Technical translations are all around us- from instruction manuals on your new video camera, to your pots and pans you purchased at your local cooking store. They also exists on a B2B level for employees and workers to build equipment properly. Every now and then we receive the following question from our clients, “Are technical documents the most difficult to translate?” The answer surprisingly, is no and yes. Let’s look at the “no” first.
Most of the technical translations that we provide deal with the petrochemical industry, automotive equipment, compressors, valves, electrical components, pumps and a wide variety of specialized tools. The reason I say “no” is because the writing for these projects, such as instruction, assembly, operating and repair manuals, is very straightforward. There’s no creative or expressive writing involved. There’s only one way to assemble an engine or operate a centrifugal pump or repair a broken compressor, etc. The writing is almost always direct and precise.
The translators knowing the equipment of course, do not have to question the author of the documents as to their intent, unless, that is, they find a mistake, which does happen on rare occasions. Creative writing and advertising, on the other hand, can present problems. Imagine translating the Red Bull ad “It Gives you Wiiiings!” or Typhoo’s (a brand of tea) “You only Get an ‘OO’ With Typhoo”. These are extreme examples, but nonetheless we have to deal with similar writing on a daily basis.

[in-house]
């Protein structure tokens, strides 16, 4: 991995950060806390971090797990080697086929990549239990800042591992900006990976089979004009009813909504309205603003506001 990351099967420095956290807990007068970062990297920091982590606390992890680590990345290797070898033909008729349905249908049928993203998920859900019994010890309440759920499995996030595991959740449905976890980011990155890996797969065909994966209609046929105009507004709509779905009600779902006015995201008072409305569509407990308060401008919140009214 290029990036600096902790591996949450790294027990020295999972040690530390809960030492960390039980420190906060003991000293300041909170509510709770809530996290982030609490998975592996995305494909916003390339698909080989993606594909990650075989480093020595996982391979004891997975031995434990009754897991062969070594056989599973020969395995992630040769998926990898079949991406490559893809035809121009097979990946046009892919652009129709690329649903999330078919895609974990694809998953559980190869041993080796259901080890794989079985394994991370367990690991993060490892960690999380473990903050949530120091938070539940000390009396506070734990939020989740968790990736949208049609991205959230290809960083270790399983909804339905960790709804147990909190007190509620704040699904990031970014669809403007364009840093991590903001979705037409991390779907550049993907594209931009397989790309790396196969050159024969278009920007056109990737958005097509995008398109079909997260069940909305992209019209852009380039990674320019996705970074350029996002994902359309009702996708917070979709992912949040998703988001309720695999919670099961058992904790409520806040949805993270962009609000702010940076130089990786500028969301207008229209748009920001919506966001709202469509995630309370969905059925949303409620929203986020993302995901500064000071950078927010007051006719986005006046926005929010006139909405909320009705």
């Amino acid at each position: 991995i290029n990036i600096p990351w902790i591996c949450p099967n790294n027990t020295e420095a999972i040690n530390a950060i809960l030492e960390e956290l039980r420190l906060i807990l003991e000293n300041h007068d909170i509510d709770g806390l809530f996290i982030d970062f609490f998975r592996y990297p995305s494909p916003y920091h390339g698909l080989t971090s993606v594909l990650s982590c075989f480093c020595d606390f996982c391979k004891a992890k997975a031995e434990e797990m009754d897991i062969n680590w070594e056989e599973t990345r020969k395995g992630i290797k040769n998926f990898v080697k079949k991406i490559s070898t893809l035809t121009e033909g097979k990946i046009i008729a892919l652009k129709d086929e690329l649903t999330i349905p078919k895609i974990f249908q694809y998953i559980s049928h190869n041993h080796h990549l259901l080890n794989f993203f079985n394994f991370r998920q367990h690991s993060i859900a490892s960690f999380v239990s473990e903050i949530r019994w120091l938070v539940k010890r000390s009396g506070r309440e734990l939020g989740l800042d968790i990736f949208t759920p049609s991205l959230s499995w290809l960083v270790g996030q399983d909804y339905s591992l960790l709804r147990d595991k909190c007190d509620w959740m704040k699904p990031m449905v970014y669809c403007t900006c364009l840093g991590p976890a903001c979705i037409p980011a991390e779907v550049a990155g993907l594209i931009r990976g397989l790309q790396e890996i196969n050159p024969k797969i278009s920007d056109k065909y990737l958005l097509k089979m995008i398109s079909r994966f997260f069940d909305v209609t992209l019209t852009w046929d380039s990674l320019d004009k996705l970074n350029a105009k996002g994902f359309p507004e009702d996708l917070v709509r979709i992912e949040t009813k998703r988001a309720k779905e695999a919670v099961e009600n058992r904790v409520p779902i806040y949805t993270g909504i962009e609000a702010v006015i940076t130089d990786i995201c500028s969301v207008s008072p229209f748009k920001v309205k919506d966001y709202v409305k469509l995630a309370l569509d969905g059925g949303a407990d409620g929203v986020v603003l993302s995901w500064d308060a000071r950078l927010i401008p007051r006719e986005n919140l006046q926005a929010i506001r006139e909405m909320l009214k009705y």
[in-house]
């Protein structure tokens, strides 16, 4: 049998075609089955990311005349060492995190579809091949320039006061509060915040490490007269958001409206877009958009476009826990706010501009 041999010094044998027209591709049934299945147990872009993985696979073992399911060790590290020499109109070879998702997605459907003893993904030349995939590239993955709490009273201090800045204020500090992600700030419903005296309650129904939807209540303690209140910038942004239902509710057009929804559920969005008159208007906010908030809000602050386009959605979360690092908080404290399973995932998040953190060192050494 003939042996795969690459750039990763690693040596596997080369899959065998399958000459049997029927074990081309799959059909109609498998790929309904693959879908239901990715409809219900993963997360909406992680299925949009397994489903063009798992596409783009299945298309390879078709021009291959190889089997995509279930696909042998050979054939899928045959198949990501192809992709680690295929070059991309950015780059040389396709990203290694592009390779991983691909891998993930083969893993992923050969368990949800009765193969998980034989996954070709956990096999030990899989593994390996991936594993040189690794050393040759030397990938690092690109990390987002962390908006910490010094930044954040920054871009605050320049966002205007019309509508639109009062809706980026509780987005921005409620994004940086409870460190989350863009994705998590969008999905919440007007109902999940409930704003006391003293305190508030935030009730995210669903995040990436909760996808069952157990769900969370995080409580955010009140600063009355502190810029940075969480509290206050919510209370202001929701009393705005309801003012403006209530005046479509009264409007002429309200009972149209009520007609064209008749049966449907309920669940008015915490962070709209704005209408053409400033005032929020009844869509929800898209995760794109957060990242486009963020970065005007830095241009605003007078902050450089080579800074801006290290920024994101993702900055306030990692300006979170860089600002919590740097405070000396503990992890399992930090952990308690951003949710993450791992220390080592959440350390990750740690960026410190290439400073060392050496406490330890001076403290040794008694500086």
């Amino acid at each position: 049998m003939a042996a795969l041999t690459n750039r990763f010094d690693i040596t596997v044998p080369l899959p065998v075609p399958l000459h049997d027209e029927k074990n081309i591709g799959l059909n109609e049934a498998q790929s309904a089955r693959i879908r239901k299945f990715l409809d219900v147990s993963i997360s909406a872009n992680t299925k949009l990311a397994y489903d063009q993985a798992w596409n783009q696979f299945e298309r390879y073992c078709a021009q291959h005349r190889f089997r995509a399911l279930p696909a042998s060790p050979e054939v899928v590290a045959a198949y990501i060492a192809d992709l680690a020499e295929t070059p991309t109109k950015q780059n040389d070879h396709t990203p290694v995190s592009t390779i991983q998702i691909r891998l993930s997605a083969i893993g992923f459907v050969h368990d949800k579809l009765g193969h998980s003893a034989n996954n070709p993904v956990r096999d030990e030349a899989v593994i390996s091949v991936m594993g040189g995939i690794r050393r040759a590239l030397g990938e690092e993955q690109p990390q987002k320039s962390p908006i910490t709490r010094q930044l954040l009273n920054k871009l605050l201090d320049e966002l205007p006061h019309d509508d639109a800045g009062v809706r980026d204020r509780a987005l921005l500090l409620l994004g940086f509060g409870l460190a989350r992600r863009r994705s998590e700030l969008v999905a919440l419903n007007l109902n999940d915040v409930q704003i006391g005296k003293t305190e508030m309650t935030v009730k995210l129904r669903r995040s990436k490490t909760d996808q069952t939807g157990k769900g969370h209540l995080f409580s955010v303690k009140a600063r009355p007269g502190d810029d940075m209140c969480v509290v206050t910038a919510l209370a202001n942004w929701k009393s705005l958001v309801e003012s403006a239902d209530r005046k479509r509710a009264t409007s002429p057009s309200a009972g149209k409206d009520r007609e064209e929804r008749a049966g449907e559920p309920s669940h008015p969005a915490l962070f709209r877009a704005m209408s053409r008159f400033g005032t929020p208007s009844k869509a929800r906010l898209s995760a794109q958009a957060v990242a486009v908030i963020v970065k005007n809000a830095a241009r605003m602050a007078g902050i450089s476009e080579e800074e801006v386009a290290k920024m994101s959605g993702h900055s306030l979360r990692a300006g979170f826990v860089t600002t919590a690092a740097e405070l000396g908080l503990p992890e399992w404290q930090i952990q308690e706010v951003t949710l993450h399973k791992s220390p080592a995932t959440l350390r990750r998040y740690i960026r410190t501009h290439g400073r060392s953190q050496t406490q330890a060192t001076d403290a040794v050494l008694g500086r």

The reason I say “yes” to technical documents being the most difficult to translate is due to the complexity of the equipment. Imagine trying to translate an assembly and repair manual for the equipment shown below.
The translator has to understand the names of each of the parts, as well as how they function and interact with each other. It’s not the language that is difficult; it’s the machinery itself. This is why we only use translators who are engineers and experts in the specific industries involved. We wouldn’t use an automotive expert to translate a reciprocal compressor or an electrical engineer to translate an installation manual for an industrial sewage pump. For the best results, all of the pieces have to fit together like a complex puzzle. It’s teamwork with each person working in synchronicity with each other.
After a quarter century in the translation business, our team and procedure for technical translations has been tweaked and refined to near perfection.
If you’re in need of technical translations, feel free to reach out for a consultation or quote. We are happy to describe the process in further detail to help make the process easier for you and your business.
Francis Semmens is the founder of TSI and author of all blog posts with a focus on translation for clients and translators alike.